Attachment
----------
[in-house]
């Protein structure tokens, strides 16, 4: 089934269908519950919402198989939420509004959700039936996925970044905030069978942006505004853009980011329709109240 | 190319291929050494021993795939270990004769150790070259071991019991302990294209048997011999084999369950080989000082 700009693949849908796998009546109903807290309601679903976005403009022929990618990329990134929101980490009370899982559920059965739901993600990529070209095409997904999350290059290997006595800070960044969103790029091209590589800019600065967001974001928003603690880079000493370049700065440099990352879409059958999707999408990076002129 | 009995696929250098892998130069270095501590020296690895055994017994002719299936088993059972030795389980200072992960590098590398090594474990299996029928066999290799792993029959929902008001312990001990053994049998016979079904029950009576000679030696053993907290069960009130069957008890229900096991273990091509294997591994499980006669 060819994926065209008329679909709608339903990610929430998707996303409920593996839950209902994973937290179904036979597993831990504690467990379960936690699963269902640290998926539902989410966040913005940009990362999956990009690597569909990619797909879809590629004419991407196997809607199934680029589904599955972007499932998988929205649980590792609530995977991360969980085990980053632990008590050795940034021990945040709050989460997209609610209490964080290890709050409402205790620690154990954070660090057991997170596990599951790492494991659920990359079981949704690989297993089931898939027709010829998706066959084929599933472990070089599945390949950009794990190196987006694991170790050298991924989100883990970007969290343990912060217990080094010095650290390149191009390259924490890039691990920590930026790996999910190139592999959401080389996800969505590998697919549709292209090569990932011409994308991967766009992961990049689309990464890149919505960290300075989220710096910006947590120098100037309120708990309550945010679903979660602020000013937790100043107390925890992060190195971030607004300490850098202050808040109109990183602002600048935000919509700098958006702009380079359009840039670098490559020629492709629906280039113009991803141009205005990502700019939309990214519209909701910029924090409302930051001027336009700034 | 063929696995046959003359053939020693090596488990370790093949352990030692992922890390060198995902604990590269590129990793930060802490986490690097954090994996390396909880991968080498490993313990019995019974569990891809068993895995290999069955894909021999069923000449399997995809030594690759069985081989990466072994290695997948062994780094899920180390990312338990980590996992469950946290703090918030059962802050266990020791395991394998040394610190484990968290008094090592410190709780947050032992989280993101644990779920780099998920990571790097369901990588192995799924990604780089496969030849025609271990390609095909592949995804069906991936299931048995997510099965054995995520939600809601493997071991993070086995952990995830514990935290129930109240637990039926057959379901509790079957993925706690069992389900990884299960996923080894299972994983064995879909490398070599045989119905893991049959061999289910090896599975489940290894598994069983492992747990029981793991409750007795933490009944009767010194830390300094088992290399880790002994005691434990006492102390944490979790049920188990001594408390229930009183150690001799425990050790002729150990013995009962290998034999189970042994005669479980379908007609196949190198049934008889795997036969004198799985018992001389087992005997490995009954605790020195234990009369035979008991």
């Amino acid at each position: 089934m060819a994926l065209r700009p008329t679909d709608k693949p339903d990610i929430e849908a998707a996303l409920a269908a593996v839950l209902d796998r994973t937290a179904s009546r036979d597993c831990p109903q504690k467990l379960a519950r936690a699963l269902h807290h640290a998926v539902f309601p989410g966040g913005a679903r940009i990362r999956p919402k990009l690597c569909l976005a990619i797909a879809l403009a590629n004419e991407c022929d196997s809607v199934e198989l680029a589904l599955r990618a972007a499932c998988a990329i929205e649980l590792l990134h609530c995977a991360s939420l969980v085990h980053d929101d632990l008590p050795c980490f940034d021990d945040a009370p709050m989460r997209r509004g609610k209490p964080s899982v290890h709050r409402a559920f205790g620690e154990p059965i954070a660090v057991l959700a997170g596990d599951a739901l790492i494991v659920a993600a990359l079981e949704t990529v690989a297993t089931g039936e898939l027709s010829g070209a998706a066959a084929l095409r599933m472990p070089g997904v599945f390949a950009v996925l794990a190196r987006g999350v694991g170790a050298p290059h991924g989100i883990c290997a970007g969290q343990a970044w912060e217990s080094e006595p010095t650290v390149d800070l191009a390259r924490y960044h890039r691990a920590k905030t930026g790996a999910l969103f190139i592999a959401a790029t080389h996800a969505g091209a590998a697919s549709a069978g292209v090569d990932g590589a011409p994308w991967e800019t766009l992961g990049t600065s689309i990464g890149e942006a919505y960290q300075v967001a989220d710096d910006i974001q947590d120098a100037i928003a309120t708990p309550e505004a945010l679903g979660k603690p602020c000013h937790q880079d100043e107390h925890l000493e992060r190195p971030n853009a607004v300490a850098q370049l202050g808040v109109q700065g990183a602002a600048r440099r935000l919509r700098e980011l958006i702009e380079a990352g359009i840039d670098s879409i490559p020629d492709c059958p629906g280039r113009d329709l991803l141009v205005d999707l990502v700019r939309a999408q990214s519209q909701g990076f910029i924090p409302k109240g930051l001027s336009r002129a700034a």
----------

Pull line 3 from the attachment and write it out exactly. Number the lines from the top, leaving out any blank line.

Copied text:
């Amino acid at each position: 089934m060819a994926l065209r700009p008329t679909d709608k693949p339903d990610i929430e849908a998707a996303l409920a269908a593996v839950l209902d796998r994973t937290a179904s009546r036979d597993c831990p109903q504690k467990l379960a519950r936690a699963l269902h807290h640290a998926v539902f309601p989410g966040g913005a679903r940009i990362r999956p919402k990009l690597c569909l976005a990619i797909a879809l403009a590629n004419e991407c022929d196997s809607v199934e198989l680029a589904l599955r990618a972007a499932c998988a990329i929205e649980l590792l990134h609530c995977a991360s939420l969980v085990h980053d929101d632990l008590p050795c980490f940034d021990d945040a009370p709050m989460r997209r509004g609610k209490p964080s899982v290890h709050r409402a559920f205790g620690e154990p059965i954070a660090v057991l959700a997170g596990d599951a739901l790492i494991v659920a993600a990359l079981e949704t990529v690989a297993t089931g039936e898939l027709s010829g070209a998706a066959a084929l095409r599933m472990p070089g997904v599945f390949a950009v996925l794990a190196r987006g999350v694991g170790a050298p290059h991924g989100i883990c290997a970007g969290q343990a970044w912060e217990s080094e006595p010095t650290v390149d800070l191009a390259r924490y960044h890039r691990a920590k905030t930026g790996a999910l969103f190139i592999a959401a790029t080389h996800a969505g091209a590998a697919s549709a069978g292209v090569d990932g590589a011409p994308w991967e800019t766009l992961g990049t600065s689309i990464g890149e942006a919505y960290q300075v967001a989220d710096d910006i974001q947590d120098a100037i928003a309120t708990p309550e505004a945010l679903g979660k603690p602020c000013h937790q880079d100043e107390h925890l000493e992060r190195p971030n853009a607004v300490a850098q370049l202050g808040v109109q700065g990183a602002a600048r440099r935000l919509r700098e980011l958006i702009e380079a990352g359009i840039d670098s879409i490559p020629d492709c059958p629906g280039r113009d329709l991803l141009v205005d999707l990502v700019r939309a999408q990214s519209q909701g990076f910029i924090p409302k109240g930051l001027s336009r002129a700034a």